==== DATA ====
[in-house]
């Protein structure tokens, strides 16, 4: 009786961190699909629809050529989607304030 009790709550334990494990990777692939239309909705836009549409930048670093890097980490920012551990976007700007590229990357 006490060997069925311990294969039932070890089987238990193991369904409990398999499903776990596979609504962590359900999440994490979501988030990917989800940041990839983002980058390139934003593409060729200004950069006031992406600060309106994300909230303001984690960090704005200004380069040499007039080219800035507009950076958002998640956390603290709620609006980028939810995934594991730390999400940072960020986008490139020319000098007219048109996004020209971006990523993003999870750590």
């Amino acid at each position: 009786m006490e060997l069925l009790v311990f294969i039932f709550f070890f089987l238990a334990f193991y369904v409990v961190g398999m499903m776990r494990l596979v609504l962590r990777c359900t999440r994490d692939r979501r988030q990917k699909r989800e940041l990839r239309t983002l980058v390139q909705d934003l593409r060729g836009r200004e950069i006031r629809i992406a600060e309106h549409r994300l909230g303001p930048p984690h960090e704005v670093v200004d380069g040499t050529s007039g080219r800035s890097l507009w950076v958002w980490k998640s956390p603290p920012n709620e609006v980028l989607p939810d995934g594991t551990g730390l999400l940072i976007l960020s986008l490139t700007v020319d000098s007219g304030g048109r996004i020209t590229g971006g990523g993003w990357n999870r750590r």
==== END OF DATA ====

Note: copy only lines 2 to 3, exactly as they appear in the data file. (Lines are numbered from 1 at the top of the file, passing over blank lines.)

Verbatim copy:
């Protein structure tokens, strides 16, 4: 009786961190699909629809050529989607304030 009790709550334990494990990777692939239309909705836009549409930048670093890097980490920012551990976007700007590229990357 006490060997069925311990294969039932070890089987238990193991369904409990398999499903776990596979609504962590359900999440994490979501988030990917989800940041990839983002980058390139934003593409060729200004950069006031992406600060309106994300909230303001984690960090704005200004380069040499007039080219800035507009950076958002998640956390603290709620609006980028939810995934594991730390999400940072960020986008490139020319000098007219048109996004020209971006990523993003999870750590």
């Amino acid at each position: 009786m006490e060997l069925l009790v311990f294969i039932f709550f070890f089987l238990a334990f193991y369904v409990v961190g398999m499903m776990r494990l596979v609504l962590r990777c359900t999440r994490d692939r979501r988030q990917k699909r989800e940041l990839r239309t983002l980058v390139q909705d934003l593409r060729g836009r200004e950069i006031r629809i992406a600060e309106h549409r994300l909230g303001p930048p984690h960090e704005v670093v200004d380069g040499t050529s007039g080219r800035s890097l507009w950076v958002w980490k998640s956390p603290p920012n709620e609006v980028l989607p939810d995934g594991t551990g730390l999400l940072i976007l960020s986008l490139t700007v020319d000098s007219g304030g048109r996004i020209t590229g971006g990523g993003w990357n999870r750590r």